We love the description Dr. Shirley Glass gives in Not “Just Friends”:

In a committed relationship [marriage], a couple constructs a wall that shields them from any outside forces that have the power to split them. They look at the world outside their relationship through a

shared window of openness and honesty. The couple is a unit, and they have a united front to deal with children, in-laws, and friends. An affair erodes their carefully constructed security system. It erects an

interior wall of secrecy between the marriage partners, at the same time it opens a window of intimacy between the affair partners. The couple is no longer a unit. The affair partner is on the inside, and the

marital partner is on the outside.

And here is the true acid test. It’s simple. It’s easy. It’s three words: Ask your spouse. Explain everything about your other relationship. Be 100 percent honest about every detail, thought, and touch. Then ask your spouse. They’ll be able to tell you if it fits the definition of adultery in a heartbeat.

Time Frame of Chapters

What we are sharing with you is not chronological. Quite frankly, healing isn’t that neat. And often many of us wander in and out of these areas throughout the recovery process. So rather, we have chosen to share with you by topics: those areas we needed to explore and deal with as we healed. We hope all of you will deal with each principle area, but the truth is that none of you will do it at the same time. When you encounter each principle area will be determined by who you are, what type of affair you’re dealing with, and the journey our Lord has you on.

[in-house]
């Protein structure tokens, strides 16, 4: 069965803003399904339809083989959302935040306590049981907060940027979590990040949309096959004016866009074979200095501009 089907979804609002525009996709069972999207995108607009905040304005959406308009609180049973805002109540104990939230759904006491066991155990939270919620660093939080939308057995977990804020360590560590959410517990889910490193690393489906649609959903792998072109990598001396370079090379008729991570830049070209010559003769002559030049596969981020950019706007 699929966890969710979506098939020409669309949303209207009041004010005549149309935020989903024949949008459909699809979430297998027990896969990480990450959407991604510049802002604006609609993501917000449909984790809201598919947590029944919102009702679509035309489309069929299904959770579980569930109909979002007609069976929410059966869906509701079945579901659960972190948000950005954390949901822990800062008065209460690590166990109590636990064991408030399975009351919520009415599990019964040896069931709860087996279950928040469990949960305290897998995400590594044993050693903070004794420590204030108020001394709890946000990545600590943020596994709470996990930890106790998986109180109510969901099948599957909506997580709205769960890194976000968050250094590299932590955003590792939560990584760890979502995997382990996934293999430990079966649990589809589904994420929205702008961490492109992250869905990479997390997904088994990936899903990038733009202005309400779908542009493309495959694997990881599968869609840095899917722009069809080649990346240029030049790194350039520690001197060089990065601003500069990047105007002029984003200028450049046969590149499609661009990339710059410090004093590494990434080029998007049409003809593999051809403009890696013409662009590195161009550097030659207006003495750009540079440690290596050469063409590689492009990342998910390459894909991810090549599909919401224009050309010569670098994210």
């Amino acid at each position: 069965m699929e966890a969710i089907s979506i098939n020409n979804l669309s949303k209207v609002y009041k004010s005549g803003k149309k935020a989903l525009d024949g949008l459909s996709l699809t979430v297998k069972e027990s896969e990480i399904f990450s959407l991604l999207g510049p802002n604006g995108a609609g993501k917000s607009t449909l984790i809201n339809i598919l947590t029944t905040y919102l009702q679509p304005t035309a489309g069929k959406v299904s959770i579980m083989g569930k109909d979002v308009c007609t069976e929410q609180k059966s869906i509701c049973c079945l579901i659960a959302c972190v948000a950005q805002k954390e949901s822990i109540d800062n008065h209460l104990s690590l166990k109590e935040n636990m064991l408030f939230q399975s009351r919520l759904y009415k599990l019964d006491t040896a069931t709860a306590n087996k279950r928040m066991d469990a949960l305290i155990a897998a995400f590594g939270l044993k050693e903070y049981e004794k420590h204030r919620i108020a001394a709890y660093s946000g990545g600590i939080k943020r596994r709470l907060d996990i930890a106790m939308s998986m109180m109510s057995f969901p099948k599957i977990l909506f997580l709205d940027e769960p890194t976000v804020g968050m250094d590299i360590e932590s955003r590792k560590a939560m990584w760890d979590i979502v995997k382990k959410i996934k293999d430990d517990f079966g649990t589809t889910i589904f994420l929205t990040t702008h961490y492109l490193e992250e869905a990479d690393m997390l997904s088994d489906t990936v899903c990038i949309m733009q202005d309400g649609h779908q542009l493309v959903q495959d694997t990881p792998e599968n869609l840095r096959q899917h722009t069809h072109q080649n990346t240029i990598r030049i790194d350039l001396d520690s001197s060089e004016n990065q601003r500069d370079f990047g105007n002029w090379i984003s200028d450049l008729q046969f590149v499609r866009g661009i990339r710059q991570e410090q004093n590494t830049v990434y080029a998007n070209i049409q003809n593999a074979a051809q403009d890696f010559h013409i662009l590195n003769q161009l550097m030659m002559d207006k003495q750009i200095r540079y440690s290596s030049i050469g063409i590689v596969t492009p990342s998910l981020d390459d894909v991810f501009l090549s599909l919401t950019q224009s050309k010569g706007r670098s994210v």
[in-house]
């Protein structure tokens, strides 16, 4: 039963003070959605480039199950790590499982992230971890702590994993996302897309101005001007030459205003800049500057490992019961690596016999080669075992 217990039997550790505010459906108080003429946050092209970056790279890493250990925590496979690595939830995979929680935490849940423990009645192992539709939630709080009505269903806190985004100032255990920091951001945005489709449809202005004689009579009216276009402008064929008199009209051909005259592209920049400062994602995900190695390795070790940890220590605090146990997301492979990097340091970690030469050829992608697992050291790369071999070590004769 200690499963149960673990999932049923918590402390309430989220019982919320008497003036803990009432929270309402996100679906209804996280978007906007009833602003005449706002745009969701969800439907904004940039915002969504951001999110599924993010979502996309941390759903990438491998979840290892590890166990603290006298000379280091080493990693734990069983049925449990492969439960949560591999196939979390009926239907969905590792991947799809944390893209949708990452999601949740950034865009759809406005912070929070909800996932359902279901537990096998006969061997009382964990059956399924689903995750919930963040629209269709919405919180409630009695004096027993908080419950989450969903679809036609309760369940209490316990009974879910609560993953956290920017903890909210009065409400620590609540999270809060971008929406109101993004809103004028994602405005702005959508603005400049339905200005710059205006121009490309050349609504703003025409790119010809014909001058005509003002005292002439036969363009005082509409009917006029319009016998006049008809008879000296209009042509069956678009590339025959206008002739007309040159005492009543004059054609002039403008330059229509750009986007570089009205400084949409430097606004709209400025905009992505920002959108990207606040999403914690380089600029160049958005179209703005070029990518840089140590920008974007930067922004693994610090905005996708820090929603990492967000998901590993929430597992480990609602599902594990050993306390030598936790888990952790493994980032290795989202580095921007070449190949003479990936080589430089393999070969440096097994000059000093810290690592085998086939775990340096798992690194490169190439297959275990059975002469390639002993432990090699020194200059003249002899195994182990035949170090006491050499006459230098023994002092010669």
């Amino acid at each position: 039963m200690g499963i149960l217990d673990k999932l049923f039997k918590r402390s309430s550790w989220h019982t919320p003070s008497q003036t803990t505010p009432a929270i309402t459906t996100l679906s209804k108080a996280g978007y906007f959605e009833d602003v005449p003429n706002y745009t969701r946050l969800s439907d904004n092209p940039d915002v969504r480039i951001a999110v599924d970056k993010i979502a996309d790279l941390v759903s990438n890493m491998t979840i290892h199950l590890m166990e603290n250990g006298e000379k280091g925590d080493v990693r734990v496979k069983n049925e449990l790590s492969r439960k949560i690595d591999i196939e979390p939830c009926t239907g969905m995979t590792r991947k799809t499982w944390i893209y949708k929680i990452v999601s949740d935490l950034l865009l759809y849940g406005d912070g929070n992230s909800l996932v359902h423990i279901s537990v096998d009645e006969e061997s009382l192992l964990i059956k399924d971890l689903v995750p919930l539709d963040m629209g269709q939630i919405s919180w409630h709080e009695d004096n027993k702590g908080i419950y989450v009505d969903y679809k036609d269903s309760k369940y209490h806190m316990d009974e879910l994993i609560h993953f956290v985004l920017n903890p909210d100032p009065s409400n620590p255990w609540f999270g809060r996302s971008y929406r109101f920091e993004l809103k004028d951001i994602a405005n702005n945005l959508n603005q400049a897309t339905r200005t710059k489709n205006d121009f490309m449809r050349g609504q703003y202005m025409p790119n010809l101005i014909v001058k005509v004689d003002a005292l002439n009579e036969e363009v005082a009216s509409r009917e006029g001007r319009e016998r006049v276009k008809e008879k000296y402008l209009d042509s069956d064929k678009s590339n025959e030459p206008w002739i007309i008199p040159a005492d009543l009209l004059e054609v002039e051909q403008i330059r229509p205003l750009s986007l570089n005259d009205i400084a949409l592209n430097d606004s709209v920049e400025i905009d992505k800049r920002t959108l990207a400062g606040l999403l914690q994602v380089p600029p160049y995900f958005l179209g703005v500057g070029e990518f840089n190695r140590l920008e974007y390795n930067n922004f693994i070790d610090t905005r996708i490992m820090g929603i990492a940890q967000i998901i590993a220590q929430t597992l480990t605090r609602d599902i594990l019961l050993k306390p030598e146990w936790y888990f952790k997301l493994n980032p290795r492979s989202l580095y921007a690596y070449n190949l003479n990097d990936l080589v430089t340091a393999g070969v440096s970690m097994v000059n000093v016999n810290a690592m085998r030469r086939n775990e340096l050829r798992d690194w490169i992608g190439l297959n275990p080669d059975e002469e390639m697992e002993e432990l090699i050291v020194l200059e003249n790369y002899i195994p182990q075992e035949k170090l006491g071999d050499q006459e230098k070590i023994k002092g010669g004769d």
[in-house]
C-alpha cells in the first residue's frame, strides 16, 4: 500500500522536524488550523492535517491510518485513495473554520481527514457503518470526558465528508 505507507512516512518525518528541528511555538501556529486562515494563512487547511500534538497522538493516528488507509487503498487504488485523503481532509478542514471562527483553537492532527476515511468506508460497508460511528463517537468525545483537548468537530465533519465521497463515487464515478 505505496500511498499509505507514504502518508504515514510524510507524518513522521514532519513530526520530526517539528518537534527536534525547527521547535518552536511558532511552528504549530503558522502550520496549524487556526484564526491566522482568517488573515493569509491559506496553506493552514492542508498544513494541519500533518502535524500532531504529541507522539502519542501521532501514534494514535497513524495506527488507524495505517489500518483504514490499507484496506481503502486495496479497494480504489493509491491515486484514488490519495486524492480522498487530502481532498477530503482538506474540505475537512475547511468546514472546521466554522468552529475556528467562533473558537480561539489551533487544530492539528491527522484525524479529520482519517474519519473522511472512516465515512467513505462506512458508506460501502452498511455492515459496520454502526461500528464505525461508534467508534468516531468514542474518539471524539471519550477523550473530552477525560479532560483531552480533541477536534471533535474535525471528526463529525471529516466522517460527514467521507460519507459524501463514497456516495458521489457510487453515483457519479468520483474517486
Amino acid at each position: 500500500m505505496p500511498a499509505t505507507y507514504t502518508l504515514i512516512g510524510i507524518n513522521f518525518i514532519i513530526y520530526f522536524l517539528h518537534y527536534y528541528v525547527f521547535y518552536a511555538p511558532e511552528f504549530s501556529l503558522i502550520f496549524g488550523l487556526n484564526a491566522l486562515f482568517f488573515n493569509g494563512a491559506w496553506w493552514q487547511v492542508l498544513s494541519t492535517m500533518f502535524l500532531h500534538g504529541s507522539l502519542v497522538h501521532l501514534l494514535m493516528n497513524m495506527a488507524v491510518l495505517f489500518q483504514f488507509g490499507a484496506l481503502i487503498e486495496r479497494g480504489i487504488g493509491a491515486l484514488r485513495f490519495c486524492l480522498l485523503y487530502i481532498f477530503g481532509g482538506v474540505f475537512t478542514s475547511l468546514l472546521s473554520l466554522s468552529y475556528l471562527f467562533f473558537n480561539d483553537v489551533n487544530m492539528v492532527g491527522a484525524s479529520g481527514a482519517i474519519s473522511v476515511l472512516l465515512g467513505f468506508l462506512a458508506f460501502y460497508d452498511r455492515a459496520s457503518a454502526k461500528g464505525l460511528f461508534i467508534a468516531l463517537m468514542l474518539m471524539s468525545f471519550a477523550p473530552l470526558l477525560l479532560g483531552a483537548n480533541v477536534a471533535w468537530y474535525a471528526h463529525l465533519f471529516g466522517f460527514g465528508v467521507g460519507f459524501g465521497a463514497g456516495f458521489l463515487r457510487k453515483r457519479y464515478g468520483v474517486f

We do, however, believe the first two principle areas, commitment and faith, are foundational. So if you need to camp out there for a while, that is okay. These two areas will provide the sure footing you’ll need to walk through the rest.

We can relate only our experience and a glimpse at others we have known. Yours will be entirely different, but we are certain that you, like the couples in our groups, will find some value in the sharing.

Seek other godly counsel and ask God Himself to help you filter through and apply what is right for your situation.

When we were in the deepest pit of our crisis, we wanted to sit across from a couple whose marriage had survived this horror and who now had a marriage they both cherished. Someone who could look us straight in the eye and tell us we could make it because they had. Someone who could help us understand we weren’t crazy but rather experiencing a horrendous crisis—validating what was normal for the abnormal situation in which we found ourselves. This is what we’ll offer you.

Now, come with us and we’ll take you along through snapshots of our journey of healing. We’ll give you some ideas and concrete suggestions as to how some of these things we’ve talked about can look. We pray you’ll see truth, reality, and hope, and that God will use what we share to help you on your journey.

We have seen the Lord do marvelous things, and we will pray those same marvelous things for you.

Praise be to the God and Father of our Lord Jesus Christ, the Father of compassion and the God of all comfort, who comforts us in all our troubles, so that we can comfort those in any trouble with the comfort we ourselves have received from God. For just as the sufferings of Christ flow over into our lives, so

also through Christ our comfort overflows. —2 Corinthians 1:3–5

©2009 Cook Communications Ministries. Unfaithful by Gary and Mona Shriver. Used with permission. May not be further reproduced. All rights reserved.

Happy Reading!